Local sculptor and stonemason, Tom Waugh, is making a name for himself and his work on the international art stage after winning two categories of the prestigious Rise Art Prize launched in October 2017 and judged this month.
Tom’s pieces – all highly realistic stone carvings of crumpled waste objects including a cigarette butt, cardboard boxes and a petrol can – won both the People’s Choice Award and the category award for sculpture. Competition for the first came from work by more than 16,000 artists from around the world and the second was judged by an expert panel of established artists. The awards were announced in a ceremony at The House of Vans gallery under Waterloo Station in London on 8 February.
Tom’s sculptures and the winners of other Rise Art Prize categories are now exhibited at The House of Vans until the end of February when the exhibition will move to Oxfordshire. Tom has been invited to present a talk about his work at the London exhibition on Thursday 22nd February.
He is originally from Tiverton but now lives in Wellington. He took an early interest in the restoration of a Bristol church while living in the city. He said, “I went and asked for a job and everything started from there. I went to masonry college for 2 years in Bath and then to the City and Guilds London School to study for a 3 year Diploma in architectural carving.
“Since then my work has involved restoration of classical sculptures on churches but five years ago I started doing my own pieces and exhibited them at the 10 Parishes Festival in Wiveliscombe. It’s the same skill-set, just different subject-matter.”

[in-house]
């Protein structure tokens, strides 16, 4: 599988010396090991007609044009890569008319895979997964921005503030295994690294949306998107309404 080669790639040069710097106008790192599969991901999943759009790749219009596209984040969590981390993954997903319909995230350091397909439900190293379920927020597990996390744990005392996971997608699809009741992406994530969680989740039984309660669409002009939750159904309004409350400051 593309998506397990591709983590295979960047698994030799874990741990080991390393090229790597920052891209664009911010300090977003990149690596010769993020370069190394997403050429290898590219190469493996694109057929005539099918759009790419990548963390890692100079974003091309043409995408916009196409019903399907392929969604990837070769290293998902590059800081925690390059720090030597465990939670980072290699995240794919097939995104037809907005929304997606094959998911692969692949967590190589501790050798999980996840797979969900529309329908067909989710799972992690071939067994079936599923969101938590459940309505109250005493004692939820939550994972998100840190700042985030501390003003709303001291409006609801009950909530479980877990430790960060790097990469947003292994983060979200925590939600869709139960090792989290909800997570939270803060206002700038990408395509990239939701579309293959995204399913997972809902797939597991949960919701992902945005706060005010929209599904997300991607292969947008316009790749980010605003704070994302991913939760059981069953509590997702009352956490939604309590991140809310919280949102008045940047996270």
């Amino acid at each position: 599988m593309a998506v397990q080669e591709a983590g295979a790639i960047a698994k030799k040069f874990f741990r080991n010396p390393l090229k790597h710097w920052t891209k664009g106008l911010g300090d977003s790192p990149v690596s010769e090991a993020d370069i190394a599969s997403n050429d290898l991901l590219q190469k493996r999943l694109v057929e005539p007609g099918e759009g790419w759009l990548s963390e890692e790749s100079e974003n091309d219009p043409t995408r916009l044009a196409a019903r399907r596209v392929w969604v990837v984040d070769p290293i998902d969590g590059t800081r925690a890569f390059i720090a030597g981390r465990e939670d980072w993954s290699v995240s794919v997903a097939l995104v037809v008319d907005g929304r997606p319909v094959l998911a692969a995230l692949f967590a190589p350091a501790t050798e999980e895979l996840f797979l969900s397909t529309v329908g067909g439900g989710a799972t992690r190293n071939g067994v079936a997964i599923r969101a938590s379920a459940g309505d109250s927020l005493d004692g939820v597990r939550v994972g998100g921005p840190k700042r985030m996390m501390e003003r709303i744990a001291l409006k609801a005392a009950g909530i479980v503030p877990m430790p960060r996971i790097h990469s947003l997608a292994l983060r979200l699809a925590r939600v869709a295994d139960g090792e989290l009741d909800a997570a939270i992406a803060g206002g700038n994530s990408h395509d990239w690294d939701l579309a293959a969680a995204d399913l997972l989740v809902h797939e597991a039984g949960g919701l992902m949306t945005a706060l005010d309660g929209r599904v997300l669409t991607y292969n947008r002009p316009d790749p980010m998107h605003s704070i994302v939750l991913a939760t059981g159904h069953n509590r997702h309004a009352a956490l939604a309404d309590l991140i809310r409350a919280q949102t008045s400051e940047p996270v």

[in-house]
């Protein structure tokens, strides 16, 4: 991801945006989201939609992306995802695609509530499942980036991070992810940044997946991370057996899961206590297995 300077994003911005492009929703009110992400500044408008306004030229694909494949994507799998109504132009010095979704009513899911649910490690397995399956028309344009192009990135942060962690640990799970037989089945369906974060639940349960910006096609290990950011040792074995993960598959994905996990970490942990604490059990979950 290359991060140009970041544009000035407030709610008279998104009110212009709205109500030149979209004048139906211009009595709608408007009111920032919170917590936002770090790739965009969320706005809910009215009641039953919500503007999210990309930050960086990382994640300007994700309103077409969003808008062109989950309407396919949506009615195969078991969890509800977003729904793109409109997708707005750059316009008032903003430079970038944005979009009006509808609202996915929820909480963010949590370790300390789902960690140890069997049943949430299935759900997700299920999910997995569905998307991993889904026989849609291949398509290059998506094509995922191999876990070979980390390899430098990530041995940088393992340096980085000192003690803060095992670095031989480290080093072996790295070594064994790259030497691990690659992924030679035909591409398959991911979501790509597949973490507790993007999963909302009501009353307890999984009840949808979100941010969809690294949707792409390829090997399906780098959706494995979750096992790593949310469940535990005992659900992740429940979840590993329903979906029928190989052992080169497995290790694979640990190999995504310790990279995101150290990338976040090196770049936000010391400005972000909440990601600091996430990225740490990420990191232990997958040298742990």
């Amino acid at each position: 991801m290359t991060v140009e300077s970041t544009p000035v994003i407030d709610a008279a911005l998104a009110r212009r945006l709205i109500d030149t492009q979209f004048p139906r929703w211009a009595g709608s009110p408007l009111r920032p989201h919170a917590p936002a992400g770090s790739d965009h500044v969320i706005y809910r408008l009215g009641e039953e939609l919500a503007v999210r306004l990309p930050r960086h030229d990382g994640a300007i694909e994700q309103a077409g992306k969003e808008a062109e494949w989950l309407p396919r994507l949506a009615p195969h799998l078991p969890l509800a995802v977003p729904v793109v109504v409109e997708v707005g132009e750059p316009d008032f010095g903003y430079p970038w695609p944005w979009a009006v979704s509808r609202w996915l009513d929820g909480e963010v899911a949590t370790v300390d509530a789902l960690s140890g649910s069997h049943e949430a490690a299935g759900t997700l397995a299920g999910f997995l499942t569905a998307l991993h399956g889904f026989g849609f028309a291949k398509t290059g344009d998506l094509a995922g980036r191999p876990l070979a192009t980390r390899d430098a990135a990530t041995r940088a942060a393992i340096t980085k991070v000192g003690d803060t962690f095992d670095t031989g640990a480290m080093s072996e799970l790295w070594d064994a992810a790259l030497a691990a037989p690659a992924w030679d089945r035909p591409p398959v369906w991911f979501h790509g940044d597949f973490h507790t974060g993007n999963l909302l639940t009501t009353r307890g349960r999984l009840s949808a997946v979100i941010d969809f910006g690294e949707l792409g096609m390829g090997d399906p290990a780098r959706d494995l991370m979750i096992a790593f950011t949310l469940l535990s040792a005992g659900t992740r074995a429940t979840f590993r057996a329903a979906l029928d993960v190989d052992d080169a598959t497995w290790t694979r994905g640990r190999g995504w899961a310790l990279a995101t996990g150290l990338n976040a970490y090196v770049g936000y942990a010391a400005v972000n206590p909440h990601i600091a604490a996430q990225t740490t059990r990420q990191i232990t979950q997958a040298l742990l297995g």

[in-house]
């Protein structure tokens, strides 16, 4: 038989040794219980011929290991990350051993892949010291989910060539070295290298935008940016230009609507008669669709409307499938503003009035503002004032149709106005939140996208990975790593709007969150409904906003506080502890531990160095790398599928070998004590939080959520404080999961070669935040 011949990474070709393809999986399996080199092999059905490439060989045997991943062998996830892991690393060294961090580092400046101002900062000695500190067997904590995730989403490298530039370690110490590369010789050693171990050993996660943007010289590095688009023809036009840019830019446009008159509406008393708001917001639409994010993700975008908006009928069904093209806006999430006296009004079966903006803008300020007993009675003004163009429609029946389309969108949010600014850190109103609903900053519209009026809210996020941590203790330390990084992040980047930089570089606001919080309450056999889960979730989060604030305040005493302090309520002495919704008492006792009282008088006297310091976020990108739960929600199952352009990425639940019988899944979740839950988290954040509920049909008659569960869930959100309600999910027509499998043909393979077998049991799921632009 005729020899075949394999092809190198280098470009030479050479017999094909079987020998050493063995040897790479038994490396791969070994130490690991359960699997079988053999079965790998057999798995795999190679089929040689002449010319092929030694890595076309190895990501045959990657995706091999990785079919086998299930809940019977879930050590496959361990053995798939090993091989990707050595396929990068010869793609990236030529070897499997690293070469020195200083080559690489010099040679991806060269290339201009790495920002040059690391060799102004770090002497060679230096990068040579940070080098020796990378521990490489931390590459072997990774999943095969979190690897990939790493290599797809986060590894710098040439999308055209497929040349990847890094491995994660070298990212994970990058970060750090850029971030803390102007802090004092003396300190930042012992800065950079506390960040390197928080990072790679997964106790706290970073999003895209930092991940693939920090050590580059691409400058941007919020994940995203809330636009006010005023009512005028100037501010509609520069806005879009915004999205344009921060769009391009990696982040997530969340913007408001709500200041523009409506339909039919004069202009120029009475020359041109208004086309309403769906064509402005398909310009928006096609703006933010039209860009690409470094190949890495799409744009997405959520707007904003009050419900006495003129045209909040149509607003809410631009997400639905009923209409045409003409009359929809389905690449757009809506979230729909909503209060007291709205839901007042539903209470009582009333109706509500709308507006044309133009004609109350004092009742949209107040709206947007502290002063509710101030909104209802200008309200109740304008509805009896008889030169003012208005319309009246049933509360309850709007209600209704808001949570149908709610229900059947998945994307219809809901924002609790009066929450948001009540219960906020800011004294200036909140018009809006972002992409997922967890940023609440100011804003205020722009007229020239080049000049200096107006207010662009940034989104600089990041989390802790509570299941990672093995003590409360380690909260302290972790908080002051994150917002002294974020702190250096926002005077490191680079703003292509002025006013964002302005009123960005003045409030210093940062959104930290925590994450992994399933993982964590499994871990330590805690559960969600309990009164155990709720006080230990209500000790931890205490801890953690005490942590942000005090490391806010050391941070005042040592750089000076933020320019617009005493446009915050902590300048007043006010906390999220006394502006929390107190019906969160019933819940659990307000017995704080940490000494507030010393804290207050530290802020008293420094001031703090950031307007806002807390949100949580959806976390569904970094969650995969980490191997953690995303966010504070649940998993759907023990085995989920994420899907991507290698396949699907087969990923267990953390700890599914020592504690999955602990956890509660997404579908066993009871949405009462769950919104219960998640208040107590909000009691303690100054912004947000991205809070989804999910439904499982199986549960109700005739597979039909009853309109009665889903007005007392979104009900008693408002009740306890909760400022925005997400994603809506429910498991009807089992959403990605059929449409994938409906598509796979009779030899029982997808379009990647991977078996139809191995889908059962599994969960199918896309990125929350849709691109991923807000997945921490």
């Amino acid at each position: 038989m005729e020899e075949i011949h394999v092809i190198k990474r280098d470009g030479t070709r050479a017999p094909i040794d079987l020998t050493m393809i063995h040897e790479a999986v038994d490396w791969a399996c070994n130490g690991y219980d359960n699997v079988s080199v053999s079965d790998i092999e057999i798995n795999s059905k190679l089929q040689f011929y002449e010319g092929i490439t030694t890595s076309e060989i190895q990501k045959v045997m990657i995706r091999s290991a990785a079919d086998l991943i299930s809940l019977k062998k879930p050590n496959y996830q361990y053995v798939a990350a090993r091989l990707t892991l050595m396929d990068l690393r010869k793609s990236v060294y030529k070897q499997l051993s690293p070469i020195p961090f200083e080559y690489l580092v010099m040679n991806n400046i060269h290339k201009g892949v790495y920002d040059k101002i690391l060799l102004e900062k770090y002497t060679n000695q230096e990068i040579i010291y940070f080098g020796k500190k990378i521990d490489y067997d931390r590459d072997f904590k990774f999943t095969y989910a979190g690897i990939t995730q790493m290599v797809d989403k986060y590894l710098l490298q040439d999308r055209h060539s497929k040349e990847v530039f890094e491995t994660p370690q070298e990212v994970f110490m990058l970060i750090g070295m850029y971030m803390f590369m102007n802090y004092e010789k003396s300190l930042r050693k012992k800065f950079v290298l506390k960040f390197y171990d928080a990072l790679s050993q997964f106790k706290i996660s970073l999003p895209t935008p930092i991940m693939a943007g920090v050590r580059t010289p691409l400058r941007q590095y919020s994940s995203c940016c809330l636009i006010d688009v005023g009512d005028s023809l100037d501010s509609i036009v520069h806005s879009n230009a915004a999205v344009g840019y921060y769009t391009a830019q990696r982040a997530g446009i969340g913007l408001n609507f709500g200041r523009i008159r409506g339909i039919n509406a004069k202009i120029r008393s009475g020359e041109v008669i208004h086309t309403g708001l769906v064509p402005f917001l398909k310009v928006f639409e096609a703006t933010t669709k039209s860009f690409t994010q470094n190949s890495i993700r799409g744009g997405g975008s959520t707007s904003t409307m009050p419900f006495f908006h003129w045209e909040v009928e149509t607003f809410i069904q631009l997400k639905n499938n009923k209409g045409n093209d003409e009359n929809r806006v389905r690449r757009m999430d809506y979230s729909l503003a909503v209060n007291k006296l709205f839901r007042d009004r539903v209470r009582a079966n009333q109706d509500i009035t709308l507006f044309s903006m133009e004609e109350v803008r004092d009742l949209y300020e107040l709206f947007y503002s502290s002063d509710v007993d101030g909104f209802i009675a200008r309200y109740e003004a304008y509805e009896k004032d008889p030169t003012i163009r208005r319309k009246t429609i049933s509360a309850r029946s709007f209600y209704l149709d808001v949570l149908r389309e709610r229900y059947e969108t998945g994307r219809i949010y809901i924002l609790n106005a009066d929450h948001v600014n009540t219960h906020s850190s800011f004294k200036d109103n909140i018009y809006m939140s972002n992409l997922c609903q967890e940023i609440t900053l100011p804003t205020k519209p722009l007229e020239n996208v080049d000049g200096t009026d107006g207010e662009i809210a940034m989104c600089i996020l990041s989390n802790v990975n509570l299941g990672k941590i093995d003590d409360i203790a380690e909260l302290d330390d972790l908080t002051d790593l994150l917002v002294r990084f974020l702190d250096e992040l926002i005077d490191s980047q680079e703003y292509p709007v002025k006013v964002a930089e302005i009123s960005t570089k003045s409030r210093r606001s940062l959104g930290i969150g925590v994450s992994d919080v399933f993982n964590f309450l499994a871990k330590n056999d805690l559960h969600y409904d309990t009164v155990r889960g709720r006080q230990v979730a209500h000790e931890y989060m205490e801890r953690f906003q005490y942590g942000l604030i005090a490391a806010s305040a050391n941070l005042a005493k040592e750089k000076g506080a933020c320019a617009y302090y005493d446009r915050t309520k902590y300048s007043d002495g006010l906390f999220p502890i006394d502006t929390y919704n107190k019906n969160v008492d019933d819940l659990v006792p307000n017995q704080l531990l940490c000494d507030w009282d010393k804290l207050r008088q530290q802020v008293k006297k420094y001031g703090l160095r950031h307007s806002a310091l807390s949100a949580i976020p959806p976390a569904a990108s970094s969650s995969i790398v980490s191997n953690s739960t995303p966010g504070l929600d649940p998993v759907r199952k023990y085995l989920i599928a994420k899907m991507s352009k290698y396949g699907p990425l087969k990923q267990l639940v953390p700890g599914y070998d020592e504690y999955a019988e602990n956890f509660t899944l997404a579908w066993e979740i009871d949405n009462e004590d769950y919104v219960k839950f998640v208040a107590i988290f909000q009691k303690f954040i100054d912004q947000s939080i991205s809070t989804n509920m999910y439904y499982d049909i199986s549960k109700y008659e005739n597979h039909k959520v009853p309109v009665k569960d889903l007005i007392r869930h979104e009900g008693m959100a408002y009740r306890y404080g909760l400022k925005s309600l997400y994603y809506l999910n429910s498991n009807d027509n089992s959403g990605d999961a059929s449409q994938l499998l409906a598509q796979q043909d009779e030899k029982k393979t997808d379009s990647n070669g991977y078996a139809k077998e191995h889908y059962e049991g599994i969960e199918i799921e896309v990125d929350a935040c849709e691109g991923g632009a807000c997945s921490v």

Rise Art is an online platform for artists who can submit work which is then selected by curators to be sold or hired via the website ‘to help people get great art into their lives’.
The stated aim of the Rise Art Prize is to ‘discover the next big names around the world in contemporary art’. Tom said, “I entered, got through to the next stage and Rise Art invited me to put my work on their platform and shortlisted for the sculpture prize.” He added, “The standard of the other 24 finalists’ work was astonishing and it was humbling to be amongst such great talent. In the run-up to the prize, my work was featured in the Financial Times and What’s Hot London.”
Looking ahead, he said, “Entering the Rise Art Prize and becoming a shortlisted artist meant that I was invited to sell my work on the Rise Art website. That in itself was a huge boost, but then winning two prizes was totally unexpected and I am over the moon. I hope that winning these awards will help raise my profile as an artist and provide exhibition opportunities. I would also like to produce larger scale public works of art and I hope that this might now be possible.”
Judged by an expert panel including Richard Wilson, Harland Miller, Ben Eine, Gavin Turk and Fiona Banner he was awarded the Rise Art Prize for sculpture for his work’s “creative excellence, original ideas and technical skill.”